Washington pear crop down from last yearYAKIMA, Wash. — OK, so the Yakima Valley is wine country. The Cougars and Huskies play each year in the Apple Cup. There is no Pear Cup. You don’t see signs on Yakima Avenue advertising pear country.
By: Pat Muir, Yakima Herald-Republic
YAKIMA, Wash. — OK, so the Yakima Valley is wine country.
The Cougars and Huskies play each year in the Apple Cup. There is no Pear Cup. You don’t see signs on Yakima Avenue advertising pear country.
But the Yakima Valley, despite the relative fame of its apple and grape crops, is just about as productive a pear-growing region as there is in the country.
The vast bulk of the nation’s pears are grown in the Northwest, and thousands of acres of those orchards are right here in the Valley.
We grow Bartletts, the harvest for which is just winding down, and we grow “winter pears,” such as the D’Anjou and Bosc, which are just starting to be harvested.
“Washington state is the largest pear producer in the United States, and the United States is the largest pear producer in the world, if you exempt China, which grows mostly Asian varieties,” said Kevin Moffitt, president of the Portland-based Pear Bureau Northwest.
Only the Hood River, Ore., area and Wenatchee surpass the Yakima Valley in growing pears to be sold fresh, Moffitt said. And that’s partly because most of the Yakima Valley’s pears are Bartletts sold for canning, whereas almost all Wenatchee pears and about half of the Hood River pears are marketed fresh.
“Yakima is unique among the growing areas, with regard to Bartlett pears,” said Jay Grandy, general manager of the Yakima-based Washington-Oregon Canning Pear Association.
There are only five pear canneries in the Northwest, and three of those — Del Monte Foods, Snokist and Independent Foods — are in the Yakima Valley. That proximity has allowed local growers to market smaller Bartletts, which don’t take as much year-round work to grow, rather than focusing on producing D’Anjous, Boscs or larger Bartletts.
About 90 percent of the Valley’s Bartletts, by far the area’s most prevalent variety, are sold for canning, Grandy said.
That fits well with local growers’ schedules, he said, because they can basically ignore their Bartlett trees while pruning and thinning apple trees and harvesting cherries in June.
“There’s a leave them alone and grow them for the cannery mentality,” Grandy said.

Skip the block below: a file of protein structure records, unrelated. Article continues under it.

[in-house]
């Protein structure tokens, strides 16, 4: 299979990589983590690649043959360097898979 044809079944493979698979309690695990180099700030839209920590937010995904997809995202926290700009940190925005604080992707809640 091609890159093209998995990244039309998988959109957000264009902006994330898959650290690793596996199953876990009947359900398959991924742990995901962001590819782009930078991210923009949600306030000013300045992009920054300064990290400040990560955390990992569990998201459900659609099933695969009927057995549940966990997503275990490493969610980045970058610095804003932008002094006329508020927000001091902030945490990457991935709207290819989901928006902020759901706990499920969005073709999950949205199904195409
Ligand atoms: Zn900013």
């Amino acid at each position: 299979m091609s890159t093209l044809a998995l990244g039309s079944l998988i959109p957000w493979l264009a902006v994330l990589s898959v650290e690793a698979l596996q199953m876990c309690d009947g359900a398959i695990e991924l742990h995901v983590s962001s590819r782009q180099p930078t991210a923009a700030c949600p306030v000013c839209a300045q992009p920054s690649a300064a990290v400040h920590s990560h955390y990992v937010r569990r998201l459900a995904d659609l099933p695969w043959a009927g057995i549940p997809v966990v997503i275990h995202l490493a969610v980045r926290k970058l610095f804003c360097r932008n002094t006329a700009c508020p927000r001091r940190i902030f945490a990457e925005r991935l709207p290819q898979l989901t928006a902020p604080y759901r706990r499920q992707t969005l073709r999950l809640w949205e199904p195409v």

Then, when August rolls around, the harvest goes fast. Lower Valley growers already have their Bartletts picked and are gearing up for winter pears, said Jim Doornink, a Wapato grower who has 50 acres of pears.
Most Upper Valley growers, like Kevin Knight of Naches, were wrapping up their Bartlett harvest at the end of last week. Doornink had about 65 pickers this year and got the harvest done in about 10 days, averaging about 22 tons per acre. Knight, who has 45 acres of pears, got his harvest done with 25 pickers, working from daylight to mid-afternoon, averaging about 20 tons per acre.
Both men said the nice thing about pears, relative to apples, is that they’re picked green, so they don’t need to be coddled so much to avoid bruising.
“Apples are harvested just about ripe, just about ready to eat out of hand,” Doornink said. “Pears, on the other hand, are picked quite green. Then, when they ripe, they ripen to a smooth, buttery texture. ... And when I say green, they’re literally just green and hard. They’re way more tolerant of bruising.”
This year’s Yakima Valley crop is down from last year in terms of volume, primarily because of a cool spring. In 2009, local growers produced 129,096 tons of pears, Grandy said. This year’s haul will be down about 10 to 15 percent from that, he said.
But the prices for cannery-bound pears are up from a baseline of $247 per ton last year to $252 per ton this year. The actual price last year — which deviates from the baseline depending on demand — was about $245 per ton, and this year’s actual price could be as high as $260 per ton, Grandy said.
So “the total money” growers see in return for their crop may not be much different than last year, he said.
The prices for fresh pears should be up, too, Moffitt said; basic supply and demand dictates that. Though Yakima produced 672,410 boxes of summer-fall pears last year, at 44 pounds per box, and is expected to produce only about 592,000 boxes this year, the growers should come out all right, he said.
“I’m expecting better returns overall,” Moffitt said. “But it’s still early.”
For selling pears, maybe. As for the harvest, it’s just about done.